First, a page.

Host-microbe interactions as elicitors of cryptic antibiotics in actinomycetes and spread of antimicrobial resistance under low antibiotic stress
Group and collaboration
Herman Spaink & Gilles van Wezel - Institute of Biology Leiden University
PhD student: Doris van Bergeijk
In this project, we will analyse the role of host-pathogen interactions in the control of natural product biosynthesis by actinomycetes, and establish the role of host-specific signalling in the control of antibiotic production by actinomycetes. In addition, using a metagenome approach, we will analyse the biosynthetic potential of the host microbiome and also investigate the role of horizontal gene transfer (HGT) in spreading antimicrobial resistance under normal conditions, during antibiotic challenge and during colonization of a host. As disease models we will use the well-established zebrafish larval model for mycobacterial infection, and infection of the mammalian lung by Pseudomonas aeruginosa. Since in animals we anticipate that the endogenous microbiome is important to modulate the strength of signalling to microbes a zebrafish gnotobiotic model is used to analyse the complexity involved in interactions of actinomycetes with animal cells.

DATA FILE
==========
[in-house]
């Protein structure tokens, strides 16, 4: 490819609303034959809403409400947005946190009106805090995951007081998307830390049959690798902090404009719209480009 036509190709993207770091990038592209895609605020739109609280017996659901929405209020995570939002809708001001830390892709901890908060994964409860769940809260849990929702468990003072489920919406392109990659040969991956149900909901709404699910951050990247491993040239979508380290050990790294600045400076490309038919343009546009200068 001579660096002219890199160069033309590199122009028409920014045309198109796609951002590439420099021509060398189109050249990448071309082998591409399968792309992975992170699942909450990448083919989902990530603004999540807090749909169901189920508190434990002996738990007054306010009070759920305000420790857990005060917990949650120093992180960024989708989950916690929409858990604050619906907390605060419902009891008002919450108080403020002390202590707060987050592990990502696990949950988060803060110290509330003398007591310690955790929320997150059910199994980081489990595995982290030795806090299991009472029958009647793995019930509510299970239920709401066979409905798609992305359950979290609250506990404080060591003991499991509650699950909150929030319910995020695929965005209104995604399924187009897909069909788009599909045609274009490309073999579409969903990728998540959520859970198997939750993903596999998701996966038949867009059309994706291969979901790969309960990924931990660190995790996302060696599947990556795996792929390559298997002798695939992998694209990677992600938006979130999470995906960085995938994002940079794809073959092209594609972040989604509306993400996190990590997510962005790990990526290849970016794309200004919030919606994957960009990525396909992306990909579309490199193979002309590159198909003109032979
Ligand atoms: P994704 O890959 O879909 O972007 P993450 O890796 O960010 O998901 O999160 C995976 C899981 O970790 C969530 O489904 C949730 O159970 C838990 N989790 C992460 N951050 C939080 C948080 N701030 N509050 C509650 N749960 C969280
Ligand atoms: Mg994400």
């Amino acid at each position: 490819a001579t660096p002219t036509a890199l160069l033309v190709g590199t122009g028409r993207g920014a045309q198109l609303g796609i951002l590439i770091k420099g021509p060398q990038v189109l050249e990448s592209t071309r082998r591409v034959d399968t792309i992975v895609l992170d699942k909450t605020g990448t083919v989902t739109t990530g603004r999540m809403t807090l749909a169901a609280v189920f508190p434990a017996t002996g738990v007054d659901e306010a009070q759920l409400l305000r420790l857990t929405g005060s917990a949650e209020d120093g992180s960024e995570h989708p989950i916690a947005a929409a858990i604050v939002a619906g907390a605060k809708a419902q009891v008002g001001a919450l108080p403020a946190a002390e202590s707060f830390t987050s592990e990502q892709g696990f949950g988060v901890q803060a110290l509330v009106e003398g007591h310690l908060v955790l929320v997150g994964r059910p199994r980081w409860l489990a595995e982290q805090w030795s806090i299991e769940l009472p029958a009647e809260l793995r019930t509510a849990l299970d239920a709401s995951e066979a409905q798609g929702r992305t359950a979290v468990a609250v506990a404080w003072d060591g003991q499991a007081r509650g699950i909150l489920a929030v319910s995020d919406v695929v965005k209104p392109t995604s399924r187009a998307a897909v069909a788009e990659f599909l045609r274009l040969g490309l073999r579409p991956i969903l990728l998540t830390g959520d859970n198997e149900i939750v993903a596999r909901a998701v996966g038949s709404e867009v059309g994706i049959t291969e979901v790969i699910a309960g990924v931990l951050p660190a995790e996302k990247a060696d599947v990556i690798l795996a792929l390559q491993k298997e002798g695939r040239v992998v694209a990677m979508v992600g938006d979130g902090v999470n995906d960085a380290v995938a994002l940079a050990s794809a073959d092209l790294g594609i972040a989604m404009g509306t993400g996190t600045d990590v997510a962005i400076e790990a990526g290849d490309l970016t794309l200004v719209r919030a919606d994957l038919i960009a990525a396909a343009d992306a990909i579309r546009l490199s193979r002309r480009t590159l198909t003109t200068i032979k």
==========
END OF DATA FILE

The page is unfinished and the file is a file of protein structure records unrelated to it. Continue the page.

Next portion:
- Uncovering the host-specific signals that control actinomycete gene function during bacterial-host interactions in zebrafish- and human-derived cells and (lung) organoids.
- Metagenomic analysis of the lung metagenome
- Metagenomic analysis of HGT of resistance genes during different antibiotic challenge regimes in controlled microcosms and in zebrafish larvae.
- Study the effect of molecules/hormones discovered under (1) as elicitors of cryptic antibiotic biosynthetic gene clusters of actinomycetes.
- Identify the bioactive compounds elicited under (3) and elucidate their chemical structure and mode of action.
PhD student interview
‘My interest in antibiotic research started during a microbiology course in the second year of my bachelor. We had to test bacteria from the sewage against different antibiotics and I was shocked by their multi-drug resistance. To me it was clear that we were in need of new antibiotics (or alternatives) and I am very excited that I am now working on a project that will hopefully contribute to the discovery of new antibiotics.’